Facebook users managed to identify a mysterious relic that had stumped archeological experts for six months.
Facebook’s huge user base managed to solve the mystery of a strange gilded object that was unearthed in Jerusalem within a few hours of its photo going up on Facebook. This week, the social media giant’s database helped Israel’s Antiquities Authority identify a mysterious gilded object, which was initially thought to be an ancient Jewish relic. It turns out the relic was a modern New Age device.
Exasperated with their inability to identify the object, which was suspected to be some ancient Jewish relic, Israel Antiquities Authority turned to social media. Within hours, one of the hundreds of responders had managed to identify the gilded object as a Weber Isis Beamer, a very modern-day device that is regularly used by pseudo-scientists.
Director of theft prevention Amir Ganor confirmed his office had received an alert from the local police six months ago about a gilded object. The mysterious object, which had a very peculiar shape and featured seven grooves, was initially believed to be a stolen relic, reported Fox News. The object was found in a Jerusalem cemetery, which piqued the interest of many archeologists and raised the mystery factor about the gilded and polished object. The object appeared to be finely polished and had small globules at both the ends and seven grooves in the center. The craftsmanship was excellent and confused experts who didn’t know to which period the object belonged or its purpose.
The object was initially discovered by a maintenance worker. Suspecting it to be some type of explosive, he called the police, who in turn alerted the bomb squad. The plan was to achieve a controlled explosion, but authorities soon realized it was quite harmless. The integrity of the object wasn’t harmed in any way, which led many to believe that it was some ancient artifact that was long forgotten. Since it appeared golden, many believed it was quite old. Gold doesn’t corrode and remains largely unaffected by atmospheric conditions. As a result, it was difficult to relate the object to any time period. It weighed close to eight kilograms and appeared solid.
Ganor confirmed that his office thoroughly X-rayed the object, which was believed to be some type of scepter. Extensive material identification techniques were employed, but the scepter didn’t spill its secret. Ganor theorized it might have been used in the biblical Jewish temples.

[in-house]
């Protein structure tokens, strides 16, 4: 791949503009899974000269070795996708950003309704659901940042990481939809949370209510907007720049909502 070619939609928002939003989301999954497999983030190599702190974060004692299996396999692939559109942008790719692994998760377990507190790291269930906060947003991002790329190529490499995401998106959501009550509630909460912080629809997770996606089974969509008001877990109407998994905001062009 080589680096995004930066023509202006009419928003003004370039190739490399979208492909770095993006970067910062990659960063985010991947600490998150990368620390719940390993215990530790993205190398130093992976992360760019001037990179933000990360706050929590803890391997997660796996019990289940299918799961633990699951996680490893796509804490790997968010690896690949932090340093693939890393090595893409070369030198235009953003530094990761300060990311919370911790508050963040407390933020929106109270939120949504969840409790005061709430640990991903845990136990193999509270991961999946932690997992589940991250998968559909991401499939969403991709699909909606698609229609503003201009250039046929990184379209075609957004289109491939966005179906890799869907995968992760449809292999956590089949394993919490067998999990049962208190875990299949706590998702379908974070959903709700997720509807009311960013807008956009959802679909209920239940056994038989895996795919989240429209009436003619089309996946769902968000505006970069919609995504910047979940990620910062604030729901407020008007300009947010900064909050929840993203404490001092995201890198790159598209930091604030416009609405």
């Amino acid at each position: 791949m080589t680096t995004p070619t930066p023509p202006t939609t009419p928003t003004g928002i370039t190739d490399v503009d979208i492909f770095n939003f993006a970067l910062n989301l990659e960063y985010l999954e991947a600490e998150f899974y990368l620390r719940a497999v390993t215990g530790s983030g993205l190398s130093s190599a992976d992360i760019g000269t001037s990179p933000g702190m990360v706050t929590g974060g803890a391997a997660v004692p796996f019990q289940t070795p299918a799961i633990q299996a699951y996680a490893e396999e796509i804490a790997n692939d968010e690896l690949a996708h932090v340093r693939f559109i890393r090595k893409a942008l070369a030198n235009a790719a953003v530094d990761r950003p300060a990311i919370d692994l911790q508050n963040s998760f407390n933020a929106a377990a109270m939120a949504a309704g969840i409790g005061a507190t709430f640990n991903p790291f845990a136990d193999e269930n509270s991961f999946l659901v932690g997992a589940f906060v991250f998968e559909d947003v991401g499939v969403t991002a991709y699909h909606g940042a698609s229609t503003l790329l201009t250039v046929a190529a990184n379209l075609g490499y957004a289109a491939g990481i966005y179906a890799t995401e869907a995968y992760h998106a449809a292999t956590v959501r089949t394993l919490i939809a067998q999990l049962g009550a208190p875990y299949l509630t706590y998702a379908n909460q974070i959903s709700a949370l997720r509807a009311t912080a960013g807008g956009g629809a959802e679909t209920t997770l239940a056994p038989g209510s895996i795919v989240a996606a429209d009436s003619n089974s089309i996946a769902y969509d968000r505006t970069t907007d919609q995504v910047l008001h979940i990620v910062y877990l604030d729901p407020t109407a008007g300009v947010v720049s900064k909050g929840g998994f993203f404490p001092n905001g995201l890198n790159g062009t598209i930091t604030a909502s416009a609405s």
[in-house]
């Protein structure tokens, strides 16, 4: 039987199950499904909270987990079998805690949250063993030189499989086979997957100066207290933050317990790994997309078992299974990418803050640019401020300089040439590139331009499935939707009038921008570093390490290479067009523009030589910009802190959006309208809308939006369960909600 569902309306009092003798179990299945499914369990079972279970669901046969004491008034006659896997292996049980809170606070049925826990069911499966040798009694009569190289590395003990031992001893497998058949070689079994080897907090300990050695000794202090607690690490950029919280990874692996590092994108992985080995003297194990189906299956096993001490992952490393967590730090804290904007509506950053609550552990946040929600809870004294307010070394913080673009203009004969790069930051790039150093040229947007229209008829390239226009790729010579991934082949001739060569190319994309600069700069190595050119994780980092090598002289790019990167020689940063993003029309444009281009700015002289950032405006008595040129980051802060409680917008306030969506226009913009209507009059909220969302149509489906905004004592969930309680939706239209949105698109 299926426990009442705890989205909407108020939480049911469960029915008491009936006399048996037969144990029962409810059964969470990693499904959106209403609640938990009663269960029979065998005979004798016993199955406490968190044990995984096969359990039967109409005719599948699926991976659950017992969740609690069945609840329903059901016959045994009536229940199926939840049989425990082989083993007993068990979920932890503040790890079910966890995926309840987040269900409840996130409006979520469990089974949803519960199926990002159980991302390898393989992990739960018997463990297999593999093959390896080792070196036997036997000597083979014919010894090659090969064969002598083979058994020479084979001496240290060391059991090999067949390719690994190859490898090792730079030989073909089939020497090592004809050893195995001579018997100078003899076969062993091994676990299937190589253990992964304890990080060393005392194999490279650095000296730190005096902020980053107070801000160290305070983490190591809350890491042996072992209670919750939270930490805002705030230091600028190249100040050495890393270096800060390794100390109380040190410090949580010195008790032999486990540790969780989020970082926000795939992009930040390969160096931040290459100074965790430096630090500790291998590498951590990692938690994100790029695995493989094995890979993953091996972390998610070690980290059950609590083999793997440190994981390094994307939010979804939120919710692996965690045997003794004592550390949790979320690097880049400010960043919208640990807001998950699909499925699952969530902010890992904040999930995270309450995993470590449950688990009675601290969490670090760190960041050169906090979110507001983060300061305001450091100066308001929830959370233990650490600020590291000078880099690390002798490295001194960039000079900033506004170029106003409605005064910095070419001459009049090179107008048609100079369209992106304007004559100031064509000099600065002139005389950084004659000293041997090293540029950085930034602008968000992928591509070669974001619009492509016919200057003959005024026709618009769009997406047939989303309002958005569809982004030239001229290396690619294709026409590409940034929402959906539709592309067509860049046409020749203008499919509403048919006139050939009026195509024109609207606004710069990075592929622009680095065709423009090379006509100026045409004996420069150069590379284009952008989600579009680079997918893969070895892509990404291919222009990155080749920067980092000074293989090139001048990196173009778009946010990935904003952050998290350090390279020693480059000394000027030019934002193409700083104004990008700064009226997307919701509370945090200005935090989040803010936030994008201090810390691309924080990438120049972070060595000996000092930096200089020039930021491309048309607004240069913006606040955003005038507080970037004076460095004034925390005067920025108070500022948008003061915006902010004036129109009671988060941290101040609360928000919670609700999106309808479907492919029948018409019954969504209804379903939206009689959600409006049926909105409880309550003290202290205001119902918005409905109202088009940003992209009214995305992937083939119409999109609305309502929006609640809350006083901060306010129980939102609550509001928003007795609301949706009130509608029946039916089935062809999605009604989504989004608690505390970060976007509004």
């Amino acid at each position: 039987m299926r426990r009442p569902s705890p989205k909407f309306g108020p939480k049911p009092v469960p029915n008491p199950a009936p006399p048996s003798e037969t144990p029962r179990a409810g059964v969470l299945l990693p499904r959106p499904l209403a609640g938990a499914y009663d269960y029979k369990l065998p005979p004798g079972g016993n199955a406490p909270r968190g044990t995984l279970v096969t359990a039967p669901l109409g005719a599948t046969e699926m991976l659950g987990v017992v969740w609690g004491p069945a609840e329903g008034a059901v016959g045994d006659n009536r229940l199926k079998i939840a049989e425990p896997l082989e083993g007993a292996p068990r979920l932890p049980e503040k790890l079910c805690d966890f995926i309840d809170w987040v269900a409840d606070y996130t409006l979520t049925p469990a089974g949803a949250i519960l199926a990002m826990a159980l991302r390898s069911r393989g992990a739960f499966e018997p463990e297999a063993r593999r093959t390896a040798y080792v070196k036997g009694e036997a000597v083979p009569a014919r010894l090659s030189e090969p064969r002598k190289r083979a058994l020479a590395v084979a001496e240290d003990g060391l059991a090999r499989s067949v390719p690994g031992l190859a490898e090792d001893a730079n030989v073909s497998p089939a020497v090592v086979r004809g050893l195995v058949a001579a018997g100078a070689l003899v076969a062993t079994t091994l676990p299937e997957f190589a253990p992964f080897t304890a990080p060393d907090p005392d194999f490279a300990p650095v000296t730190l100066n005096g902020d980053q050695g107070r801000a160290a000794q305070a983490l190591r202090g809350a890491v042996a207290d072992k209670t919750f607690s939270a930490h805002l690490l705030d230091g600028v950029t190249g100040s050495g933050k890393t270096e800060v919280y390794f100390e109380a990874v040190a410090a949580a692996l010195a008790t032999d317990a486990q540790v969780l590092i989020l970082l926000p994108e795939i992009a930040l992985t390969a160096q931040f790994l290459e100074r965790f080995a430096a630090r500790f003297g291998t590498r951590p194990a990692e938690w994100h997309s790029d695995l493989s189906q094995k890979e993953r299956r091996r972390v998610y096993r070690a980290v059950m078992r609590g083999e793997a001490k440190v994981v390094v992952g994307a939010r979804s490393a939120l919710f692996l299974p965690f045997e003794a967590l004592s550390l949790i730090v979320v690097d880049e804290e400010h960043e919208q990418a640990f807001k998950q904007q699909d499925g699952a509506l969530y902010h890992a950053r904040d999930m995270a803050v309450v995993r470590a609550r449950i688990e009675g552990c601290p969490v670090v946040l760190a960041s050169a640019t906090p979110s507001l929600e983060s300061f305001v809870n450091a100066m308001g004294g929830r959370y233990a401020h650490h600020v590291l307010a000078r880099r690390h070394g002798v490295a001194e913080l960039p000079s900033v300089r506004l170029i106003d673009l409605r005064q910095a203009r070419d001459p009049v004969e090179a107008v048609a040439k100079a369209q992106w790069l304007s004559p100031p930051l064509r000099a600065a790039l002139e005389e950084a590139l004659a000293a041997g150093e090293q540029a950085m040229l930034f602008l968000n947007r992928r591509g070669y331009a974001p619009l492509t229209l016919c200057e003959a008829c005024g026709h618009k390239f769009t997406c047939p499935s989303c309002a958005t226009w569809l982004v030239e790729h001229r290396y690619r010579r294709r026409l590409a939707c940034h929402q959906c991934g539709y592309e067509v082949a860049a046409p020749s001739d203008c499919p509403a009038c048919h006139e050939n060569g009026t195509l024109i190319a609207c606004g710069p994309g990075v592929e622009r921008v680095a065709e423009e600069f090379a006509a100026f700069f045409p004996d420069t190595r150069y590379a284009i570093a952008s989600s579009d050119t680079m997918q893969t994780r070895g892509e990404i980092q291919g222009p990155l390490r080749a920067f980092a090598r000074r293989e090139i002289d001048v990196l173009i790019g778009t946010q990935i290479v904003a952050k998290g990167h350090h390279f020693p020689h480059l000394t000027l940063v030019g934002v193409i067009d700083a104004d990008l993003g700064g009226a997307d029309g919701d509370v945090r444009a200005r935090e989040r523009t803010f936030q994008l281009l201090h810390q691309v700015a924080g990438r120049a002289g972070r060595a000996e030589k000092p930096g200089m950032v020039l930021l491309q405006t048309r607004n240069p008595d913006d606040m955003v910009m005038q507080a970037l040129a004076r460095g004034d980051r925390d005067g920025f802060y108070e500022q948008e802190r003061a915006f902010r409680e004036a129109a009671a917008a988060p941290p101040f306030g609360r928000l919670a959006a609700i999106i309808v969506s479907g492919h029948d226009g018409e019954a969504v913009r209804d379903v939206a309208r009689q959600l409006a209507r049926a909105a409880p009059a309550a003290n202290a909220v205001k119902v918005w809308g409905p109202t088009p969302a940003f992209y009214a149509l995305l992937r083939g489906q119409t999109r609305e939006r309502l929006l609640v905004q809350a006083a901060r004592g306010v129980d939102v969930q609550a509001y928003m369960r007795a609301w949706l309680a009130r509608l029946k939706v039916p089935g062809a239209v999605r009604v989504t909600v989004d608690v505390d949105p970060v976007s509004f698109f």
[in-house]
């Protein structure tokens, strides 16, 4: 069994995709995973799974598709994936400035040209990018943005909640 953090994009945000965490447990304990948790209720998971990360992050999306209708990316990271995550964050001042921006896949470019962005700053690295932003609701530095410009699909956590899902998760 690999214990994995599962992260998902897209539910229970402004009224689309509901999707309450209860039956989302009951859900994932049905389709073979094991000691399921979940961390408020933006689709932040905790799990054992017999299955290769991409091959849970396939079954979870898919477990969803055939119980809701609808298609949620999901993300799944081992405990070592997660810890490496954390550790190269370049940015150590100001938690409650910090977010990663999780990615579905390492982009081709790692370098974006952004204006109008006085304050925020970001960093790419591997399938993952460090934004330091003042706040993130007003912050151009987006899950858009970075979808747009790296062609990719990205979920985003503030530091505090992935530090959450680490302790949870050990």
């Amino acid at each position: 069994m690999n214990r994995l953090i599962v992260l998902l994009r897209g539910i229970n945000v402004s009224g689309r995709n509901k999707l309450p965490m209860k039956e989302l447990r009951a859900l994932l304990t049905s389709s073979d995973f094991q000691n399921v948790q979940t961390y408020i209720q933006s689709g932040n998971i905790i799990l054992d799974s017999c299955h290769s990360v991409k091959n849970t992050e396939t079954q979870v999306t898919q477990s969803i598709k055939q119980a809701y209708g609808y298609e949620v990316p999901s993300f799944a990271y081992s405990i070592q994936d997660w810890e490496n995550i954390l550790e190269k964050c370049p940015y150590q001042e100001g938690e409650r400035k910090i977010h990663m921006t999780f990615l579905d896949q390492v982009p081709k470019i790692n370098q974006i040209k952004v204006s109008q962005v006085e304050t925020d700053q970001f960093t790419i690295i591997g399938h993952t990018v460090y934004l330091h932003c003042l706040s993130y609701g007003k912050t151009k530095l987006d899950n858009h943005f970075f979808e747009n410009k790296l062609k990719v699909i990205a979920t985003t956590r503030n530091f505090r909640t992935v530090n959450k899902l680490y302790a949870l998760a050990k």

“At first we thought it was a military object, but then began to dream. I have been in this business for a long time and cannot recall such a mystery.”
When experts failed to make heads or tails of the object after six months, they posted a picture on Facebook asking for help, reported Ummid. Within a few hours, the Israel Antiquities Authority’s page received over 300 responses. While most of them had multiple theories about the origins and possible uses of the relic, one of the 300 responders identified the object as a Weber Isis Beamer. The device, an “invention” of modern times, wasn’t any ancient relic, but was a German device that claims to create “a protective field” against radiation and, according to the authority’s Facebook update, is “intended for the use of naturopaths and people dealing with energy healing”.
Extolling the beneficial aspects of social media and thanking Facebook, the authority said, “The wisdom of the masses has done its part.”
The man who correctly identified the object was identified as Micah Barak from Italy. He was the first to solve the mystery of the relic. Apparently, the object is readily available online in various sizes and costs about $131 (120 Euros). The company that makes them claims they will “ensure energy harmony” at home, at work and when traveling. Barak has been invited to visit Jerusalem to see the object up close, reported Yahoo News.
[Photo by Israel Antiquities Authority]